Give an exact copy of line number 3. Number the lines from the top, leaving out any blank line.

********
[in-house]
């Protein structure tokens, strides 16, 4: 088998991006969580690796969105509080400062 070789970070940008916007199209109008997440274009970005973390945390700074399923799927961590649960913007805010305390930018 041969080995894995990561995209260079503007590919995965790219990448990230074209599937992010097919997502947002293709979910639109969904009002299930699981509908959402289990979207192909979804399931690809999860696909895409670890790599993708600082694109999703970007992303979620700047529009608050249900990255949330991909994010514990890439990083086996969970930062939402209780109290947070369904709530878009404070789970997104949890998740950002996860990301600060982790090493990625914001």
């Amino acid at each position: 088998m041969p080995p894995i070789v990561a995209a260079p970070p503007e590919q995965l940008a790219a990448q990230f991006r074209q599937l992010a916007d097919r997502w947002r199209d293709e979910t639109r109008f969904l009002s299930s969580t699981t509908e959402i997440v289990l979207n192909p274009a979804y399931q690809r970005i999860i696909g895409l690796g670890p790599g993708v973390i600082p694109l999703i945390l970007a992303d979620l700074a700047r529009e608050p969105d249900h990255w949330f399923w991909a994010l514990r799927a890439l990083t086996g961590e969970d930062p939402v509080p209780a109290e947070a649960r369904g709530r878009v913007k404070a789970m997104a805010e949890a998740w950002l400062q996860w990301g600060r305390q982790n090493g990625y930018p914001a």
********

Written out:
């Amino acid at each position: 088998m041969p080995p894995i070789v990561a995209a260079p970070p503007e590919q995965l940008a790219a990448q990230f991006r074209q599937l992010a916007d097919r997502w947002r199209d293709e979910t639109r109008f969904l009002s299930s969580t699981t509908e959402i997440v289990l979207n192909p274009a979804y399931q690809r970005i999860i696909g895409l690796g670890p790599g993708v973390i600082p694109l999703i945390l970007a992303d979620l700074a700047r529009e608050p969105d249900h990255w949330f399923w991909a994010l514990r799927a890439l990083t086996g961590e969970d930062p939402v509080p209780a109290e947070a649960r369904g709530r878009v913007k404070a789970m997104a805010e949890a998740w950002l400062q996860w990301g600060r305390q982790n090493g990625y930018p914001a």